The HRTC acting class with Jennifer Joplin is listed second because chronologically it's next to occur; in fact, I'll be late tonight for the class due to the U.D, gig. But in terms of triage, I have placed this lowest in priority since it isn't absolutely critical that I be off-book (have my lines memorized) tonight for the pages from Craig Lucas's Reckless. Being on top of the U.D. scenario facts and story and being 100% prepared for the audition, mentioned next, were both a higher priority. I've read the scenes for class out loud a few times, and I did borrow a copy of the entire play from the library, but, because of the activities-detour on Saturday, I have not read the whole thing, yet.

Stupid Life getting in the way of Life (!)

AUDITION ICON
All Is Calm & Dayton Theatre Guild combined logo.
fb post - "Rehearsing songs for an upcoming audition and though I am still not singing the way I want to, the way I know I ultimately can (or at least 'could'), I am still happy with what's happening tonight. Problem is, I have no doubt the competition for this one is going to be stiff, so I ain't gonna be too cocky about it." Still on to audition for All Is Calm, which auditions tonight and tomorrow night at The Guild. I actually won't be there until tomorrow. Since I have acting class until 7:30 tonight, and I don't want to go in without "preshow" prep, I am waiting. I'll rehearse some more tonight, when I get home from class.

I spent a couple hours working on both required audition songs last night. I did well with the notes and the vocal phrasing; now all I gotta do is get the @#$%&! words right!



Tue, Oct 6, 2015

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I'M NOT A BAKER, I JUST PLAY ONE AT U.D.:
PROFESSIONAL GIG ICON
U.D. Law - University of Dayton School of Law icon

Yesterday afternoon were those first several sessions of the gig for the University of Dayton School of Law where I play the small business owner seeking legal advice about a breach of contract incident.

Each of the students (lawyers) had thirty minutes to interview me to get the pertinent information, none of them used all their time. Some were as quick as only being in the session for ten minutes. I was really hoping the last student, whose session was 5:30-6:00, would get there early so I could get out early, and lessen the amount of lateness for my acting class, which starts at 5:30. But, alas, the last student arrived just at 5:30.

Tomorrow will be the last three students, then it's three weeks until the first counseling sessions, where the student lawyers give us actors their legal advice. "Us actors" being Wendi Michael, Anne Pesch and myself.


HUMAN RACE THEATRE COMPANY ACTING CLASS:
PROFESSIONAL DEVELOPMENT ICON

I was probably only about twenty minutes late for class, which was a little better than what I'd anticipated.

When I got there I was tossed on stage to do a theatre game where I had to act out whatever the audience (i.e.: my classmates) threw out. Each new action had to be added to -- not replace -- all actions already being done. In my mind, the main point or goal is to pull the actor out of inhibition of fearing looking stupid or silly on stage, to short-circuit self-censorship. As the game ended with me hopping on one leg, holding the other foot, blowing an imaginary trumpet in one hand while I waved an airliner to its parking spot with the other and intermittently bent down to kiss a dog, I'd say the concerning myself with looking stupid or silly train had left the terminal.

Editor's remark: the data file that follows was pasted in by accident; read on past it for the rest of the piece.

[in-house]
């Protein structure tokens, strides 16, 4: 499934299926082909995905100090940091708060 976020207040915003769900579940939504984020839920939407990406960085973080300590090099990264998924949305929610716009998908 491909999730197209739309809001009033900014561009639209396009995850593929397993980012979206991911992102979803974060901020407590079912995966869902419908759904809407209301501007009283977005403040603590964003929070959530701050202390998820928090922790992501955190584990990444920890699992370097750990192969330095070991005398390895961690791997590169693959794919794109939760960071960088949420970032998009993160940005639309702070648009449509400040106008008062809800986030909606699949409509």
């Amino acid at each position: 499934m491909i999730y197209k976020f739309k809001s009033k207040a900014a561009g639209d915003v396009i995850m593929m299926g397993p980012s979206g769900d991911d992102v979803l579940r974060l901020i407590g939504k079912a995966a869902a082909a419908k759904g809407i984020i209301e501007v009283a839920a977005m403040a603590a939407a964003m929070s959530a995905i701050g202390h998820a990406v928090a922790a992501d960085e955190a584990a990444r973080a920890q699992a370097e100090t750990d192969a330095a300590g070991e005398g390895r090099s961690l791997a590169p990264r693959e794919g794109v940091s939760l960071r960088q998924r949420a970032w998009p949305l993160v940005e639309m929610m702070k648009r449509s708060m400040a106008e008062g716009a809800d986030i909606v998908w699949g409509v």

I wasn't on stage alone, by the way; our illustrious instructor, Jennifer Joplin, was also hopping, holding a foot, blowing a trumpet, air traffic controlling, and kissing a dog, too.

We spent a portion of the class working with the Effort Actions of the Laban Movement Analysis theory. It focuses on several different attitudes, or really, energies, that can assist an actor in finding such for a character: the character's basic energy and attitude and then into other attitudes and energies he or she will go to as reactions to the the dynamic moments of the story.

The starting spot in the exercise is physical movement and can incorporate vocalization. As i write this, I don't have, on me, the chart Jennifer gave us that breaks down the elements of each effort action, with each action having three elements under the classifications of Space, Weight, and Time. There are eight action efforts: Dab, Flick, Float, Glide, Punch, Press, Slash, and Wring.

Last night was my introduction to this so it's not possible for me to know the full benefit of this technique. My introduction tells me that it at leasts allows the actor to start off with a physical stance and approach that can help to internalize the energy, the attitude, the viewpoint.

Besides the Wikipedia link I gave you above, there's a nice explanation of the Laban Effort Actions here (savannahindigo.wordpress.com/2011/02/27/general-information-about-the-eight-basic-efforts-laban) at Savannah's Theatre Blog.

Another development last night was that I found that my scenemate for the pages from Craig Lucas's Reckless has had to drop out of the class. So Jennifer is now my scene partner. She gave various options for how to get to material, including if there was anything I particularly wan to do. I asked her how she felt about playing a seventeen-year-old and she said she was just fine with that; so, this morning I sent her Greg Pierce's Slowgirl. Between the two of us, we will find some pages to do. Hey, I'll create any opportunity I can to further develop Sterling, especially one where I can get coaching from a seasoned pro.


YODLE-AY--EEH--HOO!:
AUDITION ICON